A vice-chancellor’s defence of academic freedom

Why should freedom of the press trump the right of academics to have their say? Linda Cronin

There has been much discussion about the role of free speech and a free press since the publication last week of the report from the independent inquiry into the Australian media. The review was conducted by former Federal Court judge Ray Finkelstein and our colleague, Professor Matthew Ricketson.

Among the report’s recommendations is the establishment of a new body to oversee the media. Some regard this as an attack on freedom of the press – even freedom of speech itself. I’ll leave it to others to debate that point, but I would like to discuss another important freedom: academic freedom

This is an area that is important to us all at the University of Canberra and something I have had a cause to consider since the report’s findings made me the unexpected recipient of a flood of emails within the space of a few hours, robustly exercising their authors’ right to free speech.

To date, I have received over 70 messages as part of a concerted and often colourful campaign of free expression by people who disagree with the inquiry’s findings and believe this is somehow cause for me to dismiss our Professor of Journalism.

On the contrary I am proud that Professor Ricketson was appointed by the elected Australian Government to participate in a very important inquiry and I hope the rest of the University community shares this sense of pride.

The University of Canberra is committed to academic freedom. We staunchly defend the right of our academics to write, speak and debate ideas in their area of expertise. Just last year we stood up to legal threats by a large, influential media organisation against a lone UC academic. We will no doubt be called upon to defend academic freedom again.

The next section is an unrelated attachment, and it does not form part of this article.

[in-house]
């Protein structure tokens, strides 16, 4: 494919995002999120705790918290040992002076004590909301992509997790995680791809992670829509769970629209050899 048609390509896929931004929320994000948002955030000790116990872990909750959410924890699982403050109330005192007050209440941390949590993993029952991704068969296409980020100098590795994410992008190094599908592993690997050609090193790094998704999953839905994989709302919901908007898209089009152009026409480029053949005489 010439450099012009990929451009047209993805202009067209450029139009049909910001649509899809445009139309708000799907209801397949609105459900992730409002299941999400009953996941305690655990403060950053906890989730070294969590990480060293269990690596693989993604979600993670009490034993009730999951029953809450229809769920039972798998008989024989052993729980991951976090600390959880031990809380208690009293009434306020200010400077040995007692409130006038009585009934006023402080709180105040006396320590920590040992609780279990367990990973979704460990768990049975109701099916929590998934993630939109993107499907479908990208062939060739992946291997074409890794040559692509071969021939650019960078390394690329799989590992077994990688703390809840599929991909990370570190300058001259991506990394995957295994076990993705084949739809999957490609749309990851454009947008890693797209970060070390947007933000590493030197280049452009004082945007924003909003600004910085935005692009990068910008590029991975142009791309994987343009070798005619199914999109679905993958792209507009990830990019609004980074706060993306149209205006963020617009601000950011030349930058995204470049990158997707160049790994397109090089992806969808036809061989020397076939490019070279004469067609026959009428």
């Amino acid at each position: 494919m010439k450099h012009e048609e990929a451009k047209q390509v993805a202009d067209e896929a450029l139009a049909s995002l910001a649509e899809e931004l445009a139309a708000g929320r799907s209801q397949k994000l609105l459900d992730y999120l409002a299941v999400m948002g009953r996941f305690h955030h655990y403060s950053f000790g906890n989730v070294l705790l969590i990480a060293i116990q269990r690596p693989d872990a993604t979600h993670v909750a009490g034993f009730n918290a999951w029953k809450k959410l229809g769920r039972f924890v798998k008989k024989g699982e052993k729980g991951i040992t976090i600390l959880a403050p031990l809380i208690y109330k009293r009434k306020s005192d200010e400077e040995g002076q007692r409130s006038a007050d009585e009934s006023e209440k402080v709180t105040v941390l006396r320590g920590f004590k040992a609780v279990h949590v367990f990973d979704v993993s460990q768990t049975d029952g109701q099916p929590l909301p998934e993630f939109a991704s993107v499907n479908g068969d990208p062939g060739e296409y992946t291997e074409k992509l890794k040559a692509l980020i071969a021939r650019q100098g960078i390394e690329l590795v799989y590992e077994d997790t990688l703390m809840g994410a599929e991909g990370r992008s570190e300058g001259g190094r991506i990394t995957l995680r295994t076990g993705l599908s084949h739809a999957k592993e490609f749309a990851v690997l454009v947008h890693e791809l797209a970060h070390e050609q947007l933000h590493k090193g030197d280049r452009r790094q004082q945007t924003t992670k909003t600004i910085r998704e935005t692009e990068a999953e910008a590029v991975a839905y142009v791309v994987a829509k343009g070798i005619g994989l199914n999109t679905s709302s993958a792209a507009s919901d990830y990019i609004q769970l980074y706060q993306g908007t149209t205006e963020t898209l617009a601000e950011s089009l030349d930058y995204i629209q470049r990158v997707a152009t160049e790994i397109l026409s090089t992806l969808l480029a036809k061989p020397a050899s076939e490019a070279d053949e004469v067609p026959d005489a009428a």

Many of the messages in the campaign currently illuminating my in-box bear striking textual similarities to each other, suggesting there is a script somewhere to streamline the process of compiling an abusive email. (I am all for efficiency.)

One, however, stands out for its originality. It simultaneously bases its argument around the United Nations Universal Declaration of Human Rights and brands the UN an “international cesspit”. My correspondent describes me as a “totalitarian pipsqueak… sucking up” to my “fellow bed-wetting, tree-hugging, lickspittle lackey, totalitarian socialist running dogs in Government” in a “filthy, greedy grab for another thirty pieces of sliver (sic)”.

I felt certain my wife would not recognize me from such a description, but I checked with her and she largely confirmed my belief.

I have also been described as a “do-nothing, fourth rate academic who never earned an honest cent by delivering real value to his fellow citizens who continues to live off the teat of taxpayers, mewling and squealing about free citizens freely exercising our open society and muzzling our free speech.” (I didn’t risk checking my wife’s reaction to that.) It seems that this particular correspondent believed that I, Parker, was the author of the report. (I quite like the sound of “I, Parker”, by the way.)

More hurtful was the demand by a different author that the ANU immediately dismiss Matthew.

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